These red blood cells bear color tags made from random combinations of red, green and blue fluorescent proteins. Same-color cells originate from the same blood stem cell. Image: Henninger et al./Nature Cell Biology
A new color-coding tool is enabling scientists to better track live blood stem cells over time, a key part of understanding how blood disorders and such cancers as leukemia arise, report researchers at Harvard Medical School and Boston Children’s Hospital.
In Nature Cell Biology on Nov. 21, they describe the use of their tool in zebrafish to track the blood stem cells the fish are born with, the clones these cells make of themselves and the types of specialized blood cells they give rise to (red cells, white cells and platelets).
Leonard Zon, professor of stem cell and regenerative biology in the Faculty of Arts and Sciences at Harvard University and a senior author on the paper, believes the tool has many implications for hematology and cancer medicine since zebrafish are surprisingly similar to humans genetically.
“It’s like an RGB television set, where red, blue and green give you the whole spectrum of colors.” —Leonard Zon
People are born with a certain number of blood stem cells and rely on them for life. Various blood disorders and cancers are thought to arise when a mutant clone of an original blood stem cell starts to dominate. But what actually happens with blood stem cells over time has been hard to pin down.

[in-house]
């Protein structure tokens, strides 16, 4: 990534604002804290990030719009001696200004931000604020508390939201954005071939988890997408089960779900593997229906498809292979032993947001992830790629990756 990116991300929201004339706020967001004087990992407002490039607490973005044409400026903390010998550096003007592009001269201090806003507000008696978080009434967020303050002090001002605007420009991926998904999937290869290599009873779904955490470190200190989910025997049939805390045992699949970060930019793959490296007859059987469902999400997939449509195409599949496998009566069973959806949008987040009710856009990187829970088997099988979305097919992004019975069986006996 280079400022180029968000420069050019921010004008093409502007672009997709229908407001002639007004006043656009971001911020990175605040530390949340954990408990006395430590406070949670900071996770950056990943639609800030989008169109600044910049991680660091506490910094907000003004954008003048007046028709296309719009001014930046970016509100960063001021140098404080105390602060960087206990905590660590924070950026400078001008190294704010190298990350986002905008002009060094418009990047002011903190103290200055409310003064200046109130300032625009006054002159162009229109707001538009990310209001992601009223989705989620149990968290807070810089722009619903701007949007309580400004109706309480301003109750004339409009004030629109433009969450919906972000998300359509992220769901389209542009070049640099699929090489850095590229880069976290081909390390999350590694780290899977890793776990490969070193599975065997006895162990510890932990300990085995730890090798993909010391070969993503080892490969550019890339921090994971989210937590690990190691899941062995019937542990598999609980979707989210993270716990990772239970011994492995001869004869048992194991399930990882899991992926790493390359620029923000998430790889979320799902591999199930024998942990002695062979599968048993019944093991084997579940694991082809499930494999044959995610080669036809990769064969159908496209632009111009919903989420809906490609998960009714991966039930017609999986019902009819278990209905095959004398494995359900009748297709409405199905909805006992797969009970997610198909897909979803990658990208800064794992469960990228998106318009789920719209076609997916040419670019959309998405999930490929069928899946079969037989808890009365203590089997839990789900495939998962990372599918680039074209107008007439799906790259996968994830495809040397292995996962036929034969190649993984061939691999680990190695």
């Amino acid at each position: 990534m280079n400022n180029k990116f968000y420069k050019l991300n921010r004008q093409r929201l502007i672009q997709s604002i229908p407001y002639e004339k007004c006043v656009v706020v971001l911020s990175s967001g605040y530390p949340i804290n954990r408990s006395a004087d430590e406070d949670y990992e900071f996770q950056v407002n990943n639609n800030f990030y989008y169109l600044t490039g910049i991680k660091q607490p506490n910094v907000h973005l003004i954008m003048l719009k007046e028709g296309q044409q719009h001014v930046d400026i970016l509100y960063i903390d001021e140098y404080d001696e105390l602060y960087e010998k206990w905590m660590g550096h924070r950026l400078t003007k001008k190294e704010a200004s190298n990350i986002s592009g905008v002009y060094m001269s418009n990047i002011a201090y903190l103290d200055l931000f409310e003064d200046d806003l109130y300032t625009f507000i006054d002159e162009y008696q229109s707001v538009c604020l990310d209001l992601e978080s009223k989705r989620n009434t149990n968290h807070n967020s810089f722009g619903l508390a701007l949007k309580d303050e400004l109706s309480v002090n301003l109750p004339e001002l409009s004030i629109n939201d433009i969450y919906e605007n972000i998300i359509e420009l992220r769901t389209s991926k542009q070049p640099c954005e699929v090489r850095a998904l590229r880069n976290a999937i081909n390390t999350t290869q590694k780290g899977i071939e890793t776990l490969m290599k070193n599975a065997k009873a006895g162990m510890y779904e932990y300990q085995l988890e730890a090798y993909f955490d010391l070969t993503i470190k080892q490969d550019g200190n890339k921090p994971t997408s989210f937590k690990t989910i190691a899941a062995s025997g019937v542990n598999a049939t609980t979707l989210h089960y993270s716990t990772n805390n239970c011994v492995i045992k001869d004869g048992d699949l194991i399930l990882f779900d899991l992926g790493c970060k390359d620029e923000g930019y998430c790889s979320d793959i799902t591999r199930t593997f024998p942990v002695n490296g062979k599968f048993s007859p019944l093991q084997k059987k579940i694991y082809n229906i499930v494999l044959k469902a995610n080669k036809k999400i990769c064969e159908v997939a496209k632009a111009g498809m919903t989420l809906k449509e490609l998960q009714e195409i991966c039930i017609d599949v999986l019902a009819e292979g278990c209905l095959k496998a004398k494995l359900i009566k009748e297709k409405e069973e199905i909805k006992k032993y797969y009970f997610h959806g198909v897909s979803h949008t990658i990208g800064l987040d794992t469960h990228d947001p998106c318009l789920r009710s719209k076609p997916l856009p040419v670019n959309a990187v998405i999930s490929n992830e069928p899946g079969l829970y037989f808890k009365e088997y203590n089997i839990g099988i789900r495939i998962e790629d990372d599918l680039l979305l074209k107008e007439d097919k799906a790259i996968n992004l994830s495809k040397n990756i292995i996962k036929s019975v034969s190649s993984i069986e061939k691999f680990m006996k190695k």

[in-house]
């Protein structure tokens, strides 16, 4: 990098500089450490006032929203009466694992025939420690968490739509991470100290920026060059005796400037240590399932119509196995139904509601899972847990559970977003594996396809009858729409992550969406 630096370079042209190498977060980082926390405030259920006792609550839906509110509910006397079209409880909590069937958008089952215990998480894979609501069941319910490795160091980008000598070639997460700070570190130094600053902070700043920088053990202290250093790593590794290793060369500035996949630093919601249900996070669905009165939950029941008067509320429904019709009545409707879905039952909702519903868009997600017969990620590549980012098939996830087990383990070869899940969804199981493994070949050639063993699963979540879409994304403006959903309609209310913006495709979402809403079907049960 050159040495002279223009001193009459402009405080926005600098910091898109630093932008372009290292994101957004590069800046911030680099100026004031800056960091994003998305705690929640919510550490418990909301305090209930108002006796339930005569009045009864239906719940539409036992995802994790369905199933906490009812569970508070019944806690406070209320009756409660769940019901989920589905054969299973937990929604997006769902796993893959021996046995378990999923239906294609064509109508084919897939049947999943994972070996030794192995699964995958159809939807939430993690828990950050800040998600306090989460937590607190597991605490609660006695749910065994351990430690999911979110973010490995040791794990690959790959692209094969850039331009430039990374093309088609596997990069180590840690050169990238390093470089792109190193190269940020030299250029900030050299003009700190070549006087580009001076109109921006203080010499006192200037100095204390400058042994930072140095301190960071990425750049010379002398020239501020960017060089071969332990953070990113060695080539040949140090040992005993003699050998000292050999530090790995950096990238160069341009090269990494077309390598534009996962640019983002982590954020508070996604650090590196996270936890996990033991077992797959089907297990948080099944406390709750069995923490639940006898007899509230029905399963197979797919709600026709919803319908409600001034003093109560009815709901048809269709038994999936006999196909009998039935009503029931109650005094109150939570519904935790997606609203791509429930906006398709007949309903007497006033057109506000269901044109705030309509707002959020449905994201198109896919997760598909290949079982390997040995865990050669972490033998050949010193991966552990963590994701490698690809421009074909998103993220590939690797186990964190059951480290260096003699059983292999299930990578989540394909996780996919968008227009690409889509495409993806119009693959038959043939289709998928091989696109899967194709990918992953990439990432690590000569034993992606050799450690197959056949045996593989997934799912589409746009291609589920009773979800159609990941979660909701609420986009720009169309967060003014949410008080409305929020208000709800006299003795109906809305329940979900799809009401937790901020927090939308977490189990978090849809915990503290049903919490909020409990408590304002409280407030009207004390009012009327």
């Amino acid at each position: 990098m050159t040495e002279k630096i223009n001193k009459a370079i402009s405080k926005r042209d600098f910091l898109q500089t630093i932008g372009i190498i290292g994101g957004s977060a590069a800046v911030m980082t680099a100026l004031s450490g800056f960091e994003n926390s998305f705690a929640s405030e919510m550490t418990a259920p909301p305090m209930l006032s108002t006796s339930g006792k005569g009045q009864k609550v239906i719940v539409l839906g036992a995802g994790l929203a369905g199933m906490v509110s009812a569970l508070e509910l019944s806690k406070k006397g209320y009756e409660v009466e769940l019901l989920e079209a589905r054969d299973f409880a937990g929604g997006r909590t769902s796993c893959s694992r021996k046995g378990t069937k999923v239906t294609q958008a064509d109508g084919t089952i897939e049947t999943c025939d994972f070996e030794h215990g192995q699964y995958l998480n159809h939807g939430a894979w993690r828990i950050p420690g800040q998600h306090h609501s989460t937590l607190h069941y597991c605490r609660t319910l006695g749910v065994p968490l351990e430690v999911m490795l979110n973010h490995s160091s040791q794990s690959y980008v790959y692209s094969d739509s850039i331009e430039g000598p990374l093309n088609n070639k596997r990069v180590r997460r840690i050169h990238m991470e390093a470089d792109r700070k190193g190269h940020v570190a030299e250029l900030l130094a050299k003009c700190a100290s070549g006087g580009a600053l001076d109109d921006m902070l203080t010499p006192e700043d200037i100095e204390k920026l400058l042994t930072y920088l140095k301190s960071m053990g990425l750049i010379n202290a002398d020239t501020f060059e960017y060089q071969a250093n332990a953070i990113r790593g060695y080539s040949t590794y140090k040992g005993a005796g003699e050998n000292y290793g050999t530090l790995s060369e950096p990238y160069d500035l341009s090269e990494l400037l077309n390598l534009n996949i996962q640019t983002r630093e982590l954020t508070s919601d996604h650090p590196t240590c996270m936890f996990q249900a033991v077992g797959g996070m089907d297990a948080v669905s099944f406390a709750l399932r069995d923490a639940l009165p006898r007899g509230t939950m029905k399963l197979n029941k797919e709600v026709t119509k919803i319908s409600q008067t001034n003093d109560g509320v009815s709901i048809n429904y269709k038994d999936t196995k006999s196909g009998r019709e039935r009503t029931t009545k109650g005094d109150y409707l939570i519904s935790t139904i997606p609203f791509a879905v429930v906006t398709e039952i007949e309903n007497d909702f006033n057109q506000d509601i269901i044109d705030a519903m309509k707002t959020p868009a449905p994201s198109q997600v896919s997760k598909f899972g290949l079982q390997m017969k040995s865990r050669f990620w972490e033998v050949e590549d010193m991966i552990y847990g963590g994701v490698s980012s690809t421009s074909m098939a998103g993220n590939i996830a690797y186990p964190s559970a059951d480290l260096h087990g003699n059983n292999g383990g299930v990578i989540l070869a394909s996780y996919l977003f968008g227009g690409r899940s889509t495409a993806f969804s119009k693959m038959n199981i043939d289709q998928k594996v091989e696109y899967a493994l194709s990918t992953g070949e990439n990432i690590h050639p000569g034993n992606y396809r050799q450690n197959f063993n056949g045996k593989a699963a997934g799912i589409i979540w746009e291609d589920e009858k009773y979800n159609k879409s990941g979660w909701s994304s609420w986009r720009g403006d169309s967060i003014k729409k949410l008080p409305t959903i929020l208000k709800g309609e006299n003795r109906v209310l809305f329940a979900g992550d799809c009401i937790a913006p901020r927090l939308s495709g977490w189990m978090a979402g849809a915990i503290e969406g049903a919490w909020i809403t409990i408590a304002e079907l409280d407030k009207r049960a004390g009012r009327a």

“There’s significant interest in determining how a stem cell clone expands, what makes one clone dominant, and why that predisposes you to cancer and blood disorders,” said Zon, who is also director of the Stem Cell Research Program at Boston Children’s.
All the colors of the rainbow
Zon, with David Traver of the University of California at San Diego, first author Jonathan Henninger of HMS and Boston Children’s, and other colleagues, used a specially bred zebrafish called Zebrabow that has multiple copies of genes for red-blue-green fluorescent protein scattered through its genome.
By activating certain enzymes, the team cut the red-blue-green assembly in different ways and in different amounts. This technique yields, in theory, about 80 different colors based on the cell’s overall proportions of each fluorescent protein. Each color represents a different clone or variety of blood stem cell.
“It’s like an RGB television set, where red, blue and green give you the whole spectrum of colors,” explained Zon. “In our system, the enzyme cuts out different parts—blue, for example, or green and blue—so the stem cell will end up a different shade of color. In this way, we were able to mark each stem cell being born with a different color, and then follow the colors through development and see how many stem cells of each color were present in the adult fish.”
Other scientists have developed tracking systems based on genetic barcodes. But these require dissecting the cells, so cannot analyze living, circulating cell populations.